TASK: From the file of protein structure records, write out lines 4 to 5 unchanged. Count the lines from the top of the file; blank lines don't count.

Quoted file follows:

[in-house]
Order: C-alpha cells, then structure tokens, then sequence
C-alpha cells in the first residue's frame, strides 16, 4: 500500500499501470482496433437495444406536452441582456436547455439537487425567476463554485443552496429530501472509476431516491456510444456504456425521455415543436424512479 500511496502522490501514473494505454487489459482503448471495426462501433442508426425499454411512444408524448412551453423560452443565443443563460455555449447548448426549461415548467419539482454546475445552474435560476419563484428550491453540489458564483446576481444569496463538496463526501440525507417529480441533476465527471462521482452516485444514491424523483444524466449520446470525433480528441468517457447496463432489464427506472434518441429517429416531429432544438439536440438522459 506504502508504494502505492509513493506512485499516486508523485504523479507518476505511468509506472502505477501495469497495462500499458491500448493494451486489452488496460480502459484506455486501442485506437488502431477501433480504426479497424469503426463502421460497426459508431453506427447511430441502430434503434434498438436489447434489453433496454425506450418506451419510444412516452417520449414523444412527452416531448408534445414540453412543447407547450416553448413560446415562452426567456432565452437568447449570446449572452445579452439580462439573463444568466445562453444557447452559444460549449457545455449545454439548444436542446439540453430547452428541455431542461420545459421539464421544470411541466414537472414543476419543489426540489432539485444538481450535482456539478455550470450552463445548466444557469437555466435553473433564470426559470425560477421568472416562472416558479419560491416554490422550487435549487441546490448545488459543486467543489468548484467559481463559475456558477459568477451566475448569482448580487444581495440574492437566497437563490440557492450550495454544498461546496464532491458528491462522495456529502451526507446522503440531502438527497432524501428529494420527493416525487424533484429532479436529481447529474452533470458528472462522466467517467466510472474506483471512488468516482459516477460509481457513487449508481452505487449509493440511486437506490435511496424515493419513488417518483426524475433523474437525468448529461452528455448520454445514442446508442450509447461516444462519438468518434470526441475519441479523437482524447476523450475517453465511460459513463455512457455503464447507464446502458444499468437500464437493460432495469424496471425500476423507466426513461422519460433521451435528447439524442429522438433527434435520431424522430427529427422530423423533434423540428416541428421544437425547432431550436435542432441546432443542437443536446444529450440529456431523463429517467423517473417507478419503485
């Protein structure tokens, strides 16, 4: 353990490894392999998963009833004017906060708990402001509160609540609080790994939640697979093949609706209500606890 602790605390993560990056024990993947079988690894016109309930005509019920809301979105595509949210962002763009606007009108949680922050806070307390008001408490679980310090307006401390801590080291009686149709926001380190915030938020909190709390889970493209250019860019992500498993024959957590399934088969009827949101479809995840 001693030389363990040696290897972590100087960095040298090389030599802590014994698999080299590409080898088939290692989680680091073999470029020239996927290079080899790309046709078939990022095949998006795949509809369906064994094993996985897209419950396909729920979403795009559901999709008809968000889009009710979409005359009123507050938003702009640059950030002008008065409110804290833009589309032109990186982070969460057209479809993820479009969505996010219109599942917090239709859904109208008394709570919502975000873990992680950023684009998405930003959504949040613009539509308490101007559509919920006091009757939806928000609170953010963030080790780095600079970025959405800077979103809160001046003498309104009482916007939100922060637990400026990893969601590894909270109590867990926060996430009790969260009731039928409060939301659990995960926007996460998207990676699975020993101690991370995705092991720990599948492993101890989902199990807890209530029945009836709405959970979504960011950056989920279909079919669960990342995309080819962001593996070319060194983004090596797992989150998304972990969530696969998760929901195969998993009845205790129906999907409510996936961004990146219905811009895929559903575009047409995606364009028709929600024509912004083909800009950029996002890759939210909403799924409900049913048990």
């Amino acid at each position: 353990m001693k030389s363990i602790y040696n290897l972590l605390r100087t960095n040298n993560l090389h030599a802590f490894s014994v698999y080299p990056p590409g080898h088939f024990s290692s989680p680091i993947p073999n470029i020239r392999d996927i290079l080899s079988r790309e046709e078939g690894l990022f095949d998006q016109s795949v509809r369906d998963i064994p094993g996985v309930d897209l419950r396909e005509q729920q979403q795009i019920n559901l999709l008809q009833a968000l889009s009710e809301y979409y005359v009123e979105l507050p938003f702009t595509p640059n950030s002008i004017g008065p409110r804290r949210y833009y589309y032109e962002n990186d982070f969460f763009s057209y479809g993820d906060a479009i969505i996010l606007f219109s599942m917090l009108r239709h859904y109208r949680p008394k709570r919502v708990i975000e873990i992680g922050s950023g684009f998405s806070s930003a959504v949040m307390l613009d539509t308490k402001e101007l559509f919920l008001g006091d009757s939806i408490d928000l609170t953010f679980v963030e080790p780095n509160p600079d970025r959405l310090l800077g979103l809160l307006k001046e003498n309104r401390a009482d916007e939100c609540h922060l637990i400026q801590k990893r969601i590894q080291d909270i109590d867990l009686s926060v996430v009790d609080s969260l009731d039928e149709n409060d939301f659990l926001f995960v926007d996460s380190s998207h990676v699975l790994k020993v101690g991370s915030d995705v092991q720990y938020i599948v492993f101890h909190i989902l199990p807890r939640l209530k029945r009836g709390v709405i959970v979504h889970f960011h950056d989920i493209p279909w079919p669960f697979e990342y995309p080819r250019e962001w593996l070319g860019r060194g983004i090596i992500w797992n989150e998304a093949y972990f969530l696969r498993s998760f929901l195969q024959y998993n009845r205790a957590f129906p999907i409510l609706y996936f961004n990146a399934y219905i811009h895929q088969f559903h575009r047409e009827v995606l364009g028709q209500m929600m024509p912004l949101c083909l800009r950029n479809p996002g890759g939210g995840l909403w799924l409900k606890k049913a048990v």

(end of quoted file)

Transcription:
């Protein structure tokens, strides 16, 4: 353990490894392999998963009833004017906060708990402001509160609540609080790994939640697979093949609706209500606890 602790605390993560990056024990993947079988690894016109309930005509019920809301979105595509949210962002763009606007009108949680922050806070307390008001408490679980310090307006401390801590080291009686149709926001380190915030938020909190709390889970493209250019860019992500498993024959957590399934088969009827949101479809995840 001693030389363990040696290897972590100087960095040298090389030599802590014994698999080299590409080898088939290692989680680091073999470029020239996927290079080899790309046709078939990022095949998006795949509809369906064994094993996985897209419950396909729920979403795009559901999709008809968000889009009710979409005359009123507050938003702009640059950030002008008065409110804290833009589309032109990186982070969460057209479809993820479009969505996010219109599942917090239709859904109208008394709570919502975000873990992680950023684009998405930003959504949040613009539509308490101007559509919920006091009757939806928000609170953010963030080790780095600079970025959405800077979103809160001046003498309104009482916007939100922060637990400026990893969601590894909270109590867990926060996430009790969260009731039928409060939301659990995960926007996460998207990676699975020993101690991370995705092991720990599948492993101890989902199990807890209530029945009836709405959970979504960011950056989920279909079919669960990342995309080819962001593996070319060194983004090596797992989150998304972990969530696969998760929901195969998993009845205790129906999907409510996936961004990146219905811009895929559903575009047409995606364009028709929600024509912004083909800009950029996002890759939210909403799924409900049913048990």
């Amino acid at each position: 353990m001693k030389s363990i602790y040696n290897l972590l605390r100087t960095n040298n993560l090389h030599a802590f490894s014994v698999y080299p990056p590409g080898h088939f024990s290692s989680p680091i993947p073999n470029i020239r392999d996927i290079l080899s079988r790309e046709e078939g690894l990022f095949d998006q016109s795949v509809r369906d998963i064994p094993g996985v309930d897209l419950r396909e005509q729920q979403q795009i019920n559901l999709l008809q009833a968000l889009s009710e809301y979409y005359v009123e979105l507050p938003f702009t595509p640059n950030s002008i004017g008065p409110r804290r949210y833009y589309y032109e962002n990186d982070f969460f763009s057209y479809g993820d906060a479009i969505i996010l606007f219109s599942m917090l009108r239709h859904y109208r949680p008394k709570r919502v708990i975000e873990i992680g922050s950023g684009f998405s806070s930003a959504v949040m307390l613009d539509t308490k402001e101007l559509f919920l008001g006091d009757s939806i408490d928000l609170t953010f679980v963030e080790p780095n509160p600079d970025r959405l310090l800077g979103l809160l307006k001046e003498n309104r401390a009482d916007e939100c609540h922060l637990i400026q801590k990893r969601i590894q080291d909270i109590d867990l009686s926060v996430v009790d609080s969260l009731d039928e149709n409060d939301f659990l926001f995960v926007d996460s380190s998207h990676v699975l790994k020993v101690g991370s915030d995705v092991q720990y938020i599948v492993f101890h909190i989902l199990p807890r939640l209530k029945r009836g709390v709405i959970v979504h889970f960011h950056d989920i493209p279909w079919p669960f697979e990342y995309p080819r250019e962001w593996l070319g860019r060194g983004i090596i992500w797992n989150e998304a093949y972990f969530l696969r498993s998760f929901l195969q024959y998993n009845r205790a957590f129906p999907i409510l609706y996936f961004n990146a399934y219905i811009h895929q088969f559903h575009r047409e009827v995606l364009g028709q209500m929600m024509p912004l949101c083909l800009r950029n479809p996002g890759g939210g995840l909403w799924l409900k606890k049913a048990v």